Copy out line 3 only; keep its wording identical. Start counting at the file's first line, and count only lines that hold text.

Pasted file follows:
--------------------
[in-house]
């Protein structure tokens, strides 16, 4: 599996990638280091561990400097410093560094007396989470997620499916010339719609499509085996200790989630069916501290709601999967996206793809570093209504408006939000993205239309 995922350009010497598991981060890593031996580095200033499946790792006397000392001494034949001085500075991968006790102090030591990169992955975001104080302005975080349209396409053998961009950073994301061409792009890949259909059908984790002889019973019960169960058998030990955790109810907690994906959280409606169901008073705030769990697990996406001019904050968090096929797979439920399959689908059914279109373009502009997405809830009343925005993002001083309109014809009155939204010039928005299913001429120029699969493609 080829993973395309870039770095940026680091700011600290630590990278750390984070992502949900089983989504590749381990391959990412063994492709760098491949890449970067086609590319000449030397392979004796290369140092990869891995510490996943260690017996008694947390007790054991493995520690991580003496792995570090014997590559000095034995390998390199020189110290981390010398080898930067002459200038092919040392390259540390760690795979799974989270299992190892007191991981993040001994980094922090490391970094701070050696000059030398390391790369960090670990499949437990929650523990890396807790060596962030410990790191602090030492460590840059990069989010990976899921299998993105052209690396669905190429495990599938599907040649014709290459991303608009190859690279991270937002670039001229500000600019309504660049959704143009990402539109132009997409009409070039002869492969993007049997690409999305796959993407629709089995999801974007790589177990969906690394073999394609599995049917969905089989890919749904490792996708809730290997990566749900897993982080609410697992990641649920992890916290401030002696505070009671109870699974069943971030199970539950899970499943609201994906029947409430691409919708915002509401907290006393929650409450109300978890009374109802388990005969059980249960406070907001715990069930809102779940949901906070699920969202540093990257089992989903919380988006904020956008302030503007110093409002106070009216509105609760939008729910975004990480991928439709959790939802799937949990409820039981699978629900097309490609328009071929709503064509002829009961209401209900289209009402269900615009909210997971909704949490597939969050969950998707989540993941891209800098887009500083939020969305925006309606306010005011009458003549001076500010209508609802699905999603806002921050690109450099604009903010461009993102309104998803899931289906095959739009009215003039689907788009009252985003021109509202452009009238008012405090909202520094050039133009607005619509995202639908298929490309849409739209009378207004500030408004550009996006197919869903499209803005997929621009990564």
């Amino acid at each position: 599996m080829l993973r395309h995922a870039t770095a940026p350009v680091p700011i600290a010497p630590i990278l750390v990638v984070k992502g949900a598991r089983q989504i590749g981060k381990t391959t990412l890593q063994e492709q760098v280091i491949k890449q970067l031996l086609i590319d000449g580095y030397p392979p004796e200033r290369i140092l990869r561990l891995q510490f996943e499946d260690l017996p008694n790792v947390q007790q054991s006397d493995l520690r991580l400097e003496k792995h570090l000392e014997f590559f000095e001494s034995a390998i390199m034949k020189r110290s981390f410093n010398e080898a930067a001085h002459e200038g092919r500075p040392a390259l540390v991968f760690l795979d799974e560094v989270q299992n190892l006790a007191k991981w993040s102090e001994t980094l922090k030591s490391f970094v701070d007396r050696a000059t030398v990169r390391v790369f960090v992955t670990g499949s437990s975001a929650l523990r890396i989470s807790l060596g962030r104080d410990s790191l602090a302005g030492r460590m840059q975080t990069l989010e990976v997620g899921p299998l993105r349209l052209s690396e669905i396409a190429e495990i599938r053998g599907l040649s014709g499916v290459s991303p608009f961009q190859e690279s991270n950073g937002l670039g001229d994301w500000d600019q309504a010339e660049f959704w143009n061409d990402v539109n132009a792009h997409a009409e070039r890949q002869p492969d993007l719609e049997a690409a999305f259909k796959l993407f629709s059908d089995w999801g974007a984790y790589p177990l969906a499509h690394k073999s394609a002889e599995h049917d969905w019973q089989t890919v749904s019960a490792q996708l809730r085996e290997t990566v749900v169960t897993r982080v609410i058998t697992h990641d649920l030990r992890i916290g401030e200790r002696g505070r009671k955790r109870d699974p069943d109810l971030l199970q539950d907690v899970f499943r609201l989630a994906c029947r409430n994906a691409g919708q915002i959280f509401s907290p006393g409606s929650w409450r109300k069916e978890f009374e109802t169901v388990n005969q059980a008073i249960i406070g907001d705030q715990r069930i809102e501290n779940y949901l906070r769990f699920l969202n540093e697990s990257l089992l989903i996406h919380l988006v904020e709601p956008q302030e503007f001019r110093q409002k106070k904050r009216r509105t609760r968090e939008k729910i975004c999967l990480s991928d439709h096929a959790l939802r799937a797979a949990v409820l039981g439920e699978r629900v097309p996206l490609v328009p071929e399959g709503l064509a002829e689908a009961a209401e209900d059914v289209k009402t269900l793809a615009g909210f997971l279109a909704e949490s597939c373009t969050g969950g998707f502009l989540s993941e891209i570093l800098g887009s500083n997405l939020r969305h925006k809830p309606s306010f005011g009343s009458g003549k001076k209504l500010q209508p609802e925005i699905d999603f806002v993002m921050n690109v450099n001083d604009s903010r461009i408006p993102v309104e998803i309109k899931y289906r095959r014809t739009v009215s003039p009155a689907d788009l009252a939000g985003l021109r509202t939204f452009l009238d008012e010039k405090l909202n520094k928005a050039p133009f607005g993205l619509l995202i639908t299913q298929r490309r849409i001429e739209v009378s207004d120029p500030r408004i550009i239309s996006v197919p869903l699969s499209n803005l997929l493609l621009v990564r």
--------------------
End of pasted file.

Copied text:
């Amino acid at each position: 599996m080829l993973r395309h995922a870039t770095a940026p350009v680091p700011i600290a010497p630590i990278l750390v990638v984070k992502g949900a598991r089983q989504i590749g981060k381990t391959t990412l890593q063994e492709q760098v280091i491949k890449q970067l031996l086609i590319d000449g580095y030397p392979p004796e200033r290369i140092l990869r561990l891995q510490f996943e499946d260690l017996p008694n790792v947390q007790q054991s006397d493995l520690r991580l400097e003496k792995h570090l000392e014997f590559f000095e001494s034995a390998i390199m034949k020189r110290s981390f410093n010398e080898a930067a001085h002459e200038g092919r500075p040392a390259l540390v991968f760690l795979d799974e560094v989270q299992n190892l006790a007191k991981w993040s102090e001994t980094l922090k030591s490391f970094v701070d007396r050696a000059t030398v990169r390391v790369f960090v992955t670990g499949s437990s975001a929650l523990r890396i989470s807790l060596g962030r104080d410990s790191l602090a302005g030492r460590m840059q975080t990069l989010e990976v997620g899921p299998l993105r349209l052209s690396e669905i396409a190429e495990i599938r053998g599907l040649s014709g499916v290459s991303p608009f961009q190859e690279s991270n950073g937002l670039g001229d994301w500000d600019q309504a010339e660049f959704w143009n061409d990402v539109n132009a792009h997409a009409e070039r890949q002869p492969d993007l719609e049997a690409a999305f259909k796959l993407f629709s059908d089995w999801g974007a984790y790589p177990l969906a499509h690394k073999s394609a002889e599995h049917d969905w019973q089989t890919v749904s019960a490792q996708l809730r085996e290997t990566v749900v169960t897993r982080v609410i058998t697992h990641d649920l030990r992890i916290g401030e200790r002696g505070r009671k955790r109870d699974p069943d109810l971030l199970q539950d907690v899970f499943r609201l989630a994906c029947r409430n994906a691409g919708q915002i959280f509401s907290p006393g409606s929650w409450r109300k069916e978890f009374e109802t169901v388990n005969q059980a008073i249960i406070g907001d705030q715990r069930i809102e501290n779940y949901l906070r769990f699920l969202n540093e697990s990257l089992l989903i996406h919380l988006v904020e709601p956008q302030e503007f001019r110093q409002k106070k904050r009216r509105t609760r968090e939008k729910i975004c999967l990480s991928d439709h096929a959790l939802r799937a797979a949990v409820l039981g439920e699978r629900v097309p996206l490609v328009p071929e399959g709503l064509a002829e689908a009961a209401e209900d059914v289209k009402t269900l793809a615009g909210f997971l279109a909704e949490s597939c373009t969050g969950g998707f502009l989540s993941e891209i570093l800098g887009s500083n997405l939020r969305h925006k809830p309606s306010f005011g009343s009458g003549k001076k209504l500010q209508p609802e925005i699905d999603f806002v993002m921050n690109v450099n001083d604009s903010r461009i408006p993102v309104e998803i309109k899931y289906r095959r014809t739009v009215s003039p009155a689907d788009l009252a939000g985003l021109r509202t939204f452009l009238d008012e010039k405090l909202n520094k928005a050039p133009f607005g993205l619509l995202i639908t299913q298929r490309r849409i001429e739209v009378s207004d120029p500030r408004i550009i239309s996006v197919p869903l699969s499209n803005l997929l493609l621009v990564r």